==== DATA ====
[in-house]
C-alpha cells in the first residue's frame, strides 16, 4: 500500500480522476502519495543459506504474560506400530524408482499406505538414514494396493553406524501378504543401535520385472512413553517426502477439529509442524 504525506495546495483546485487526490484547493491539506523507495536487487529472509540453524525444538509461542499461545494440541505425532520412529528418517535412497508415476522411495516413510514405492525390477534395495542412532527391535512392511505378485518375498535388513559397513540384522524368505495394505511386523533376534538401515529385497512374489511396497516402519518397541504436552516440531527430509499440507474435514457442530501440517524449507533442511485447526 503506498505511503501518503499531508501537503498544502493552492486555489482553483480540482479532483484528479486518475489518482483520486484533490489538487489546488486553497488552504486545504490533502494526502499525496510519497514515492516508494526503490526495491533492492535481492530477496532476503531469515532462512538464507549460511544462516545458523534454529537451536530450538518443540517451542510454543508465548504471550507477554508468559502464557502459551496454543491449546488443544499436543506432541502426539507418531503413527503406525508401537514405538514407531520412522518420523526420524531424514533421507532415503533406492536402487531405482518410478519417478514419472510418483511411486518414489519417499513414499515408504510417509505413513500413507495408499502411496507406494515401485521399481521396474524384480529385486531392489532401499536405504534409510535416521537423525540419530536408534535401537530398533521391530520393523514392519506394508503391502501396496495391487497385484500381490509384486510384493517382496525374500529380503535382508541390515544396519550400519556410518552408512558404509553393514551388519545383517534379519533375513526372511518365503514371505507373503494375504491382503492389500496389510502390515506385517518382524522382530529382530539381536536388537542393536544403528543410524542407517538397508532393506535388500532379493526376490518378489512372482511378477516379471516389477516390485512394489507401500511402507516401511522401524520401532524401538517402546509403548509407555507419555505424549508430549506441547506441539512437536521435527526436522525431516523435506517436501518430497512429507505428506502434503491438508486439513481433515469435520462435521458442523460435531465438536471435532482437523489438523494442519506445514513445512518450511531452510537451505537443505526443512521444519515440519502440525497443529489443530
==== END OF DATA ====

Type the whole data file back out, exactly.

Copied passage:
[in-house]
C-alpha cells in the first residue's frame, strides 16, 4: 500500500480522476502519495543459506504474560506400530524408482499406505538414514494396493553406524501378504543401535520385472512413553517426502477439529509442524 504525506495546495483546485487526490484547493491539506523507495536487487529472509540453524525444538509461542499461545494440541505425532520412529528418517535412497508415476522411495516413510514405492525390477534395495542412532527391535512392511505378485518375498535388513559397513540384522524368505495394505511386523533376534538401515529385497512374489511396497516402519518397541504436552516440531527430509499440507474435514457442530501440517524449507533442511485447526 503506498505511503501518503499531508501537503498544502493552492486555489482553483480540482479532483484528479486518475489518482483520486484533490489538487489546488486553497488552504486545504490533502494526502499525496510519497514515492516508494526503490526495491533492492535481492530477496532476503531469515532462512538464507549460511544462516545458523534454529537451536530450538518443540517451542510454543508465548504471550507477554508468559502464557502459551496454543491449546488443544499436543506432541502426539507418531503413527503406525508401537514405538514407531520412522518420523526420524531424514533421507532415503533406492536402487531405482518410478519417478514419472510418483511411486518414489519417499513414499515408504510417509505413513500413507495408499502411496507406494515401485521399481521396474524384480529385486531392489532401499536405504534409510535416521537423525540419530536408534535401537530398533521391530520393523514392519506394508503391502501396496495391487497385484500381490509384486510384493517382496525374500529380503535382508541390515544396519550400519556410518552408512558404509553393514551388519545383517534379519533375513526372511518365503514371505507373503494375504491382503492389500496389510502390515506385517518382524522382530529382530539381536536388537542393536544403528543410524542407517538397508532393506535388500532379493526376490518378489512372482511378477516379471516389477516390485512394489507401500511402507516401511522401524520401532524401538517402546509403548509407555507419555505424549508430549506441547506441539512437536521435527526436522525431516523435506517436501518430497512429507505428506502434503491438508486439513481433515469435520462435521458442523460435531465438536471435532482437523489438523494442519506445514513445512518450511531452510537451505537443505526443512521444519515440519502440525497443529489443530